Spain? Oh woe.
It could be exciting today in Madrid. The lower house of the Spanish parliament votes on the candidacy of the former conservative opposition leader Alberto Núñez Feijóo for the office of prime minister. Feijóo's People's Party Partido Popular won the early parliamentary elections two months ago ahead of Prime Minister Pedro Sánchez's Socialists.
King Felipe VI then instructed Feijóo to form a government. But he didn't really succeed. Apart from the right-wing populist party Vox and possibly two smaller regional parties, no one wants to vote for him, too little for a majority capable of governing. Nevertheless, Feijóo wants to take a chance. In today's vote, he would need an absolute majority, in a possible second round on Friday only a simple majority, but he does not seem to get that either.
Next, Pedro Sánchez could be given the task of forming a government by the king. But the socialist would probably need the Catalan separatists for a majority. Among other things, they are calling for an amnesty for those who organised the illegal independence vote in 2017. And Sánchez is unlikely to concede that.
It is not unlikely that Spanish politics will continue to block itself for the time being – as has so often been the case in recent years. And that there will be another election in January.
Feijóo's power poker in Spain: The pact with the right-wing radicals could cost him everything
Click here for the current daily quiz
The starting question today: Who was confirmed as chairman of the SPD parliamentary group in the Bundestag at the beginning of September 2023?
Loser of the day...
... is the post-fascist in the office of the head of the Italian government, Giorgia Meloni. At least that's what my colleague, our Italy correspondent Frank Hornig, thinks.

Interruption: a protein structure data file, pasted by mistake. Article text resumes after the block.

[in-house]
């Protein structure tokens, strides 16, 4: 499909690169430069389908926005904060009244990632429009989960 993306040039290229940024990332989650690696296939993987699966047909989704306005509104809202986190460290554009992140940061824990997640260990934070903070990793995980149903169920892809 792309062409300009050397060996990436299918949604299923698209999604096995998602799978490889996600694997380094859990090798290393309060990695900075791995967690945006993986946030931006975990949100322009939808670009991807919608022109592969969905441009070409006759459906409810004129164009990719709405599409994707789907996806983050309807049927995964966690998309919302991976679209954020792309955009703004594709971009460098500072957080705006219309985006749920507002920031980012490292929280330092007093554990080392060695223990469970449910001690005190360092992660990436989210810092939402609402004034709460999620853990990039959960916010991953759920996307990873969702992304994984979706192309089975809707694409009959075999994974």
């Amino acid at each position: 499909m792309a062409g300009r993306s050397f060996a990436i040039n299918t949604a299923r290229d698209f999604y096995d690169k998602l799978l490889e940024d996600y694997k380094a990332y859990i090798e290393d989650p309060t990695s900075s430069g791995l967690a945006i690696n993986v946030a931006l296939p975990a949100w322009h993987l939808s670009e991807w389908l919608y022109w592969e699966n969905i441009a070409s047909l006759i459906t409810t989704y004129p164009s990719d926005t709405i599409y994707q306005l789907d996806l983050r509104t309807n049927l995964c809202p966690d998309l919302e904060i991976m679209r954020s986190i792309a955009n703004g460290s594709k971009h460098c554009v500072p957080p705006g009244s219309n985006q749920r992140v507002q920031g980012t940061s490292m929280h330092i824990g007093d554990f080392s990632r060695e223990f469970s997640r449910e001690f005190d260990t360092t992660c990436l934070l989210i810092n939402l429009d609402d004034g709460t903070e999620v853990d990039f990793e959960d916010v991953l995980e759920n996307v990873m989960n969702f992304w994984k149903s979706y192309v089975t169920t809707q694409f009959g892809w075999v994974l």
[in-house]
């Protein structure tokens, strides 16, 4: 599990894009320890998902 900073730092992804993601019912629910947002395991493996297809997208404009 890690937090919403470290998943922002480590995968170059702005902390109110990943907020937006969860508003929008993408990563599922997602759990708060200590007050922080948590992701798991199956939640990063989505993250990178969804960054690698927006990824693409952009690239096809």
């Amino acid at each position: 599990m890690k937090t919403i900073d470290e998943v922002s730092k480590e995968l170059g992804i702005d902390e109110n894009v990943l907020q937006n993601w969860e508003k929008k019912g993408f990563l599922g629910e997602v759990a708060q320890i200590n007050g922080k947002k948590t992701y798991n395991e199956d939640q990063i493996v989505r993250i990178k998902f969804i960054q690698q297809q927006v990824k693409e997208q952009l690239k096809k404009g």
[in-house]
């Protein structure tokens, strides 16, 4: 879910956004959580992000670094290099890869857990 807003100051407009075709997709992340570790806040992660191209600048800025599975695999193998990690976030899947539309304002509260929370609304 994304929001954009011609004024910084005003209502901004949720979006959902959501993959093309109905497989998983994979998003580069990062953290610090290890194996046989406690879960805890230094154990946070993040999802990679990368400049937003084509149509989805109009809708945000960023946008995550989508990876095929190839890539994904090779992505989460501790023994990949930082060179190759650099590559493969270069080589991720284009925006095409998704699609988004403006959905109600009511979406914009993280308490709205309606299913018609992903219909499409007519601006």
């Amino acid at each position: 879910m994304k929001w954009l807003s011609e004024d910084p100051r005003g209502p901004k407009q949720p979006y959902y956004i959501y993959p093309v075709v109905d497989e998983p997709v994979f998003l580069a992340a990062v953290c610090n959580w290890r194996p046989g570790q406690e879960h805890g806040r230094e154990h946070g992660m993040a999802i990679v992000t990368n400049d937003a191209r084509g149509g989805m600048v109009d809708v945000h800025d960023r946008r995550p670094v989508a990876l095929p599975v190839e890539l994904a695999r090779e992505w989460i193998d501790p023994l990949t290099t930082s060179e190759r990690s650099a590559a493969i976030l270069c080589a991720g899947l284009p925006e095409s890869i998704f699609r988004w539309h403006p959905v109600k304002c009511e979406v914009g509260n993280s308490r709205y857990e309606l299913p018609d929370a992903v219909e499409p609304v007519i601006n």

In a personal letter to Scholz, Meloni has just made fierce accusations against the German government. Meloni said she was astonished to learn that the German government wants to financially support organizations that take care of boat migrants in Italy. Rome considers this to be interference in internal Italian affairs.
Meloni gives the impression that Italy is being left alone by Germany. The Federal Republic of Germany registers the most asylum applications in Europe, about three times as many as Italy. Rome obviously likes to let refugees move on to the north.
"The prime minister would be more credible if she based her policies in Italy on reality rather than propaganda," Hornig writes in the current SPIEGEL editorial. "If the state itself took care of integration, instead of leaving this work mainly to private initiatives that can only help selectively. If refugees were consistently informed about their rights – above all about the right to apply for asylum. If humane conditions prevailed in deportation centers throughout.« I fear that these will remain pious wishes – however correct they are.
Refugee crisis in Italy: Giorgia Meloni, as she really is
The latest news from the night
Trump committed financial fraud, according to a New York judge: According to a judge's decision, Donald Trump deliberately stated the value of his company too high in order to get loans more cheaply. The actual civil trial is scheduled to start next week.
More than 100 dead after fire at wedding celebration in Iraq: At least 114 people have died in a fire during a wedding in Iraq. There are also said to be hundreds of injured. Apparently, the hall was equipped with highly flammable material.
Forearm fracture – Gnabry out for weeks: FC Bayern Munich paid dearly for their mandatory victory in the cup at Preußen Münster: A forearm fracture has put Serge Gnabry out of action for a longer period of time. The attacker will also be missed by the national team for the time being.
The SPIEGEL+ recommendations for today
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How to invest in the next Apple: Small companies offer high profit opportunities on the stock market – but investors also take a greater risk. What the SDAX has to offer and how small caps can be integrated into your own portfolio.
A mountain village, resurrected as a ruin: An earthquake completely destroyed Bussana Vecchia in 1887. Later, hippies from half of Europe rebuilt the small town and never let themselves be expelled. Today, Jana Weiser is the last of the flower children on the Flower Coast.
How the Germans forgot how to cook: Vegan meat sausage, almond milk, veggie burgers: substitute products are booming. Here, historian Uwe Spiekermann explains why Germans still don't all become vegetarians and how they have lost an important skill.
Wishing you a happy Wednesday!
Yours, Markus Feldenkirchen, author at the SPIEGEL office in the capital